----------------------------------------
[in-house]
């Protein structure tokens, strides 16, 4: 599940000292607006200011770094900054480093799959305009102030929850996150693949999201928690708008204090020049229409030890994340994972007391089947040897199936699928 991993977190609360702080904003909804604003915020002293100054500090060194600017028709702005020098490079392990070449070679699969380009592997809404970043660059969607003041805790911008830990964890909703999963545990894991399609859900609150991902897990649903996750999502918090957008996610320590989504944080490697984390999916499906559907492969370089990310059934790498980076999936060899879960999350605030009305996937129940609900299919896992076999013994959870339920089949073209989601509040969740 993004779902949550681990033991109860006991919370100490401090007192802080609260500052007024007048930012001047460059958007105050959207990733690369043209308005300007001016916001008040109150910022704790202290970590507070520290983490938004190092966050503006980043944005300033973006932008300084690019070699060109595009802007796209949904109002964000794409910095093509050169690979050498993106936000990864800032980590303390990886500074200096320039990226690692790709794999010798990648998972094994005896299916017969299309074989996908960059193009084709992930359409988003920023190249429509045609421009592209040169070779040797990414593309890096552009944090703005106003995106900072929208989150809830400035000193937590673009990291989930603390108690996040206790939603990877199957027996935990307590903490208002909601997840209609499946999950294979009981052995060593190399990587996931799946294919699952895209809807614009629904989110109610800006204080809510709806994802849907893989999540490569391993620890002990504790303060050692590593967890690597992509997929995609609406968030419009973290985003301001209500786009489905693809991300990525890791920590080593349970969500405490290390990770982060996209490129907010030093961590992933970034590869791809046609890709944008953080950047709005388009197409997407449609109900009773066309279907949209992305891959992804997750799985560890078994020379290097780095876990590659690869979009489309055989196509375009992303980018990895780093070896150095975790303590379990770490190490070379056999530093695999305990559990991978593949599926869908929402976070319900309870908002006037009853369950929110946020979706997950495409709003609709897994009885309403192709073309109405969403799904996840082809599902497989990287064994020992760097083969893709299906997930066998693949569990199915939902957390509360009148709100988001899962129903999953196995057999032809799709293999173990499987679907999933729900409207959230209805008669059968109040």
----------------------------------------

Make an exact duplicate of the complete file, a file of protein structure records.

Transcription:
[in-house]
């Protein structure tokens, strides 16, 4: 599940000292607006200011770094900054480093799959305009102030929850996150693949999201928690708008204090020049229409030890994340994972007391089947040897199936699928 991993977190609360702080904003909804604003915020002293100054500090060194600017028709702005020098490079392990070449070679699969380009592997809404970043660059969607003041805790911008830990964890909703999963545990894991399609859900609150991902897990649903996750999502918090957008996610320590989504944080490697984390999916499906559907492969370089990310059934790498980076999936060899879960999350605030009305996937129940609900299919896992076999013994959870339920089949073209989601509040969740 993004779902949550681990033991109860006991919370100490401090007192802080609260500052007024007048930012001047460059958007105050959207990733690369043209308005300007001016916001008040109150910022704790202290970590507070520290983490938004190092966050503006980043944005300033973006932008300084690019070699060109595009802007796209949904109002964000794409910095093509050169690979050498993106936000990864800032980590303390990886500074200096320039990226690692790709794999010798990648998972094994005896299916017969299309074989996908960059193009084709992930359409988003920023190249429509045609421009592209040169070779040797990414593309890096552009944090703005106003995106900072929208989150809830400035000193937590673009990291989930603390108690996040206790939603990877199957027996935990307590903490208002909601997840209609499946999950294979009981052995060593190399990587996931799946294919699952895209809807614009629904989110109610800006204080809510709806994802849907893989999540490569391993620890002990504790303060050692590593967890690597992509997929995609609406968030419009973290985003301001209500786009489905693809991300990525890791920590080593349970969500405490290390990770982060996209490129907010030093961590992933970034590869791809046609890709944008953080950047709005388009197409997407449609109900009773066309279907949209992305891959992804997750799985560890078994020379290097780095876990590659690869979009489309055989196509375009992303980018990895780093070896150095975790303590379990770490190490070379056999530093695999305990559990991978593949599926869908929402976070319900309870908002006037009853369950929110946020979706997950495409709003609709897994009885309403192709073309109405969403799904996840082809599902497989990287064994020992760097083969893709299906997930066998693949569990199915939902957390509360009148709100988001899962129903999953196995057999032809799709293999173990499987679907999933729900409207959230209805008669059968109040």